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Pirate sites ban Windows 10 over privacy worries

Paranoia has spiked over the notion that Microsoft plans to keep people from running software they never bought.


There’s been a good amount of privacy freak-out over Windows 10.

Concerns have been sparked by things such as the Wi-Fi password sharing feature and the fact that Windows 10 by default shares a lot of your personal information – contacts, calendar details, text and touch input, location data, and what Ars Technica calls “a whole lot more” – with Microsoft’s servers.

Of late, that paranoia has spiked over the notion that Microsoft plans to keep people from running conterfeit software.

The notion came out of Microsoft’s new Windows 10 update procedures, which, coupled with the company’s Services Agreement, could allow Redmond to block pirated content and unauthorized hardware and reach right out and wipe torrents clean off of people’s hard drives.

Fear spread that, in the words of one report, “Microsoft has practically baked DRM [digital rights management] into the core of Windows 10”.

Cooler heads pointed out that this a) wasn’t new, seeing that the new service agreement was published on 4 June and took effect 1 August, and b) is simply wrong, since the service agreement applies to services, not to Windows 10 – specifically, it looks like it applies only to services provided directly from Microsoft, including Xbox, Xbox Live and Microsoft’s Windows Games.

In other words, Microsoft can’t disable a copy of a third-party software installed on your hard drive.

Such clarifications haven’t stopped the paranoia about a piracy kill switch.

It’s gotten to the point where, as TorrentFreak reports, some smaller pirate sites have become so concerned that Windows 10 systems will phone home with too many hints about their users, that the sites’ administrators have started blocking Windows users from the BitTorrent trackers hosted on their sites.

One of those sites, iTS, released a statement which referred to Windows 10’s “outrageous privacy violations”, which, it says, include…

[sending] the contents of your local disks directly to one of their servers.

“Obviously,” the administrators continue, “this goes way too far and is a serious threat to sites like ours which is why we had to take measures.”

Thus, since Thursday, Windows 10 has officially been banned from iTS until “special versions” surface that undo this purported privacy wreckage.

The statement also references what iTS calls “one of the largest anti-piracy companies”, MarkMonitor.

That actually turns out to be a company that Microsoft has worked with for years in areas such as the monitoring of phishing attacks.

Other torrent tracking sites are considering following in the footsteps of iTS, including BB and FSC – all of these being smaller pirate sites found on the dark web, as opposed to larger, well-known sites such as The Pirate Bay.

TorrentFreak quotes a statement from BB to its users:

We have also found [Windows 10] will be gathering information on users’ P2P use to be shared with anti-piracy groups.

What's particularly nasty is that apparently it sends the results of local(!!) searches to a well known anti-piracy company directly, so as soon as you have one known p2p or scene release on your local disk … BAM!

And similar warnings have gone out from FSC to its users:

As we all know, Microsoft recently released Windows 10. You as a member should know, that we as a site are thinking about banning the OS from FSC. That would mean you cannot use the site with the OS installed.

Is there anything to back up this level of fear?

As Ars Technica notes, Windows 10 does in fact step up the data collection compared with earlier Windows iterations, due in large part to extra services such as the digital assistant Cortana.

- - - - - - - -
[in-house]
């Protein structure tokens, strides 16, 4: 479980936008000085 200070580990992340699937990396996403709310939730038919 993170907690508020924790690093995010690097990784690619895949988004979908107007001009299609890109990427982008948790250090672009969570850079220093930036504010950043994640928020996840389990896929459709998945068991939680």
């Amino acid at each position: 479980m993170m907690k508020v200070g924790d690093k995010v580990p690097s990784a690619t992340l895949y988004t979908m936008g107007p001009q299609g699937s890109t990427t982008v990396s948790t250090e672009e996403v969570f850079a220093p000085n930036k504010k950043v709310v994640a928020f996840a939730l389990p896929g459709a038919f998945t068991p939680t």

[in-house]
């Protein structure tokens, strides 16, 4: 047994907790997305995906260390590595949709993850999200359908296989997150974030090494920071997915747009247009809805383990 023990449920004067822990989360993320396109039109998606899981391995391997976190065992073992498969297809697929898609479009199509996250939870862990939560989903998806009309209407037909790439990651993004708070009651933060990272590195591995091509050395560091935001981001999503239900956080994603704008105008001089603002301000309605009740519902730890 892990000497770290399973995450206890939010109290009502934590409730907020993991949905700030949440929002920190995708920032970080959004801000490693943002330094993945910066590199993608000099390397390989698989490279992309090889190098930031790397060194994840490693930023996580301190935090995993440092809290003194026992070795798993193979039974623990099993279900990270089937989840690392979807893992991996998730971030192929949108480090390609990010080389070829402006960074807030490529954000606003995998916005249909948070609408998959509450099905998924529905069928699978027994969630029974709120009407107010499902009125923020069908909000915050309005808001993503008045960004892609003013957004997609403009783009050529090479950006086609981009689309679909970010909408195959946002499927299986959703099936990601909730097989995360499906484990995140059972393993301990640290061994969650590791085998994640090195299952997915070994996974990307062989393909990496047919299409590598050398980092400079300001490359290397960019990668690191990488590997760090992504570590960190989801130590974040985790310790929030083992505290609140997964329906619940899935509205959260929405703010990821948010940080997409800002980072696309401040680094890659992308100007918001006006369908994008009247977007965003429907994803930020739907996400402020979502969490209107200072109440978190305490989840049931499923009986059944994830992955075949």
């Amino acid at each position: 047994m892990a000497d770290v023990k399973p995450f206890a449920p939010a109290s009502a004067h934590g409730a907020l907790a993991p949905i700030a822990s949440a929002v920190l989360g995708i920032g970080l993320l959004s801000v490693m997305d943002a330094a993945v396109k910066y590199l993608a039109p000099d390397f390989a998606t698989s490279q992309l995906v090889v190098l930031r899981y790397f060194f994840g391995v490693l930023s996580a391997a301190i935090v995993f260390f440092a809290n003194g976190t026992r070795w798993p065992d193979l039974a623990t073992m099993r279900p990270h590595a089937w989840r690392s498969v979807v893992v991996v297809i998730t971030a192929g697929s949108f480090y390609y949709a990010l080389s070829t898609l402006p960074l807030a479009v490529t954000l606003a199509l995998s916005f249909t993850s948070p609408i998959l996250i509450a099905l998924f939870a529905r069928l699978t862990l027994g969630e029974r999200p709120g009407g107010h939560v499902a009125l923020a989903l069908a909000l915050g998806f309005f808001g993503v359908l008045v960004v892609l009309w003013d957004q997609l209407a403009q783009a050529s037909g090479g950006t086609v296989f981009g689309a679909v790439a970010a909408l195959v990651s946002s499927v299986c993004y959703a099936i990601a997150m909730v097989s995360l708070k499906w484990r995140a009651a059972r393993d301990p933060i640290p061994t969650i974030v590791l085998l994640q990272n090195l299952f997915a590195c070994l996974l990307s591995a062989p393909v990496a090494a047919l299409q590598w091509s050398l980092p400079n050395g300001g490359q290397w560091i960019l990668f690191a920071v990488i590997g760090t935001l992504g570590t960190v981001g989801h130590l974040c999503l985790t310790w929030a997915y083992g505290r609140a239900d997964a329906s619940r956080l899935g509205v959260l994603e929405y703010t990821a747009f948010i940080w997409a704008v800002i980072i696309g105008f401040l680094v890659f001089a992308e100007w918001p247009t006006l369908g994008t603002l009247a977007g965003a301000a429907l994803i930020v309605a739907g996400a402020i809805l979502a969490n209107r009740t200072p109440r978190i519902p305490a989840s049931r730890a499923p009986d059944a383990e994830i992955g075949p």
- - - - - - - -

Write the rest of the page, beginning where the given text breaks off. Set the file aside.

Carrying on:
Such new services use more data and consequently bloat up the service and privacy agreements with far more verbiage, as Microsoft presumably tries to keep itself out of a Google-esque spot of trouble over unclear privacy policy.

But it seems that convenience is the only thing that might keep users locked into this mainlining of data back to Microsoft’s servers.

You can keep much of your privacy – and your personal data along with it – on your PC, if you have the fortitude to flip quite a few toggles during installation.

As TorrentFreak notes, educating users about how to configure the new OS for optimized privacy, as Ars has done, might be a tad more helpful than barring the gates against Windows 10 users.

True, if the piracy sites’ gates are barred, Windows 10 users might be that much less inclined to avail themselves of pirated games, software or other content that could harbor dangerous malware.

But beyond leaving users to the mercy of the moat alligators, barring the gates just doesn’t do much to illuminate just what privacy threats are swimming around in those waters or how to properly wrestle with them.

Image of Windows 10 courtesy of Anton Watman /


Here’s a thought…. don’t steal software then you don’t have to worry about it!!


The problem is not stealing software, but the monitoring. If they can sniff in your hard drive, then anyone else can too. Maybe not today, maybe not tomorrow, but at some point someone will figure out the way to hack that feature and windows will be searching for passwords and any other sensitive files and send all of that in a nice package to hackers.

I think a lot of people who can upgrade for free to windows 10 will wait until the dust settles.


Keep in mind that not all P2P downloads are stolen. Having the software installed is not indicative of a crime, just as having a firearm in the house (where permitted) is not indicative of a crime.


A lot of game comapnies were using and some still do use P2P for sending out large patches. Blizzard did it (I think they still do). P2P protocol is not in itself anything to worry about. Using it to download software or movies you didn’t buy is. That being said Microsoft needs to make it default off for all he sending home to Big Brother settings. Having to go through almost 12 pages of settings AND having to go online to turn off tracking from the Microsoft account is VERY VERY confusing and needs to be changed. Privacy should never be that hard to get.


That’s exactly the same as having your house searched witouth a warrant, by any random corporation.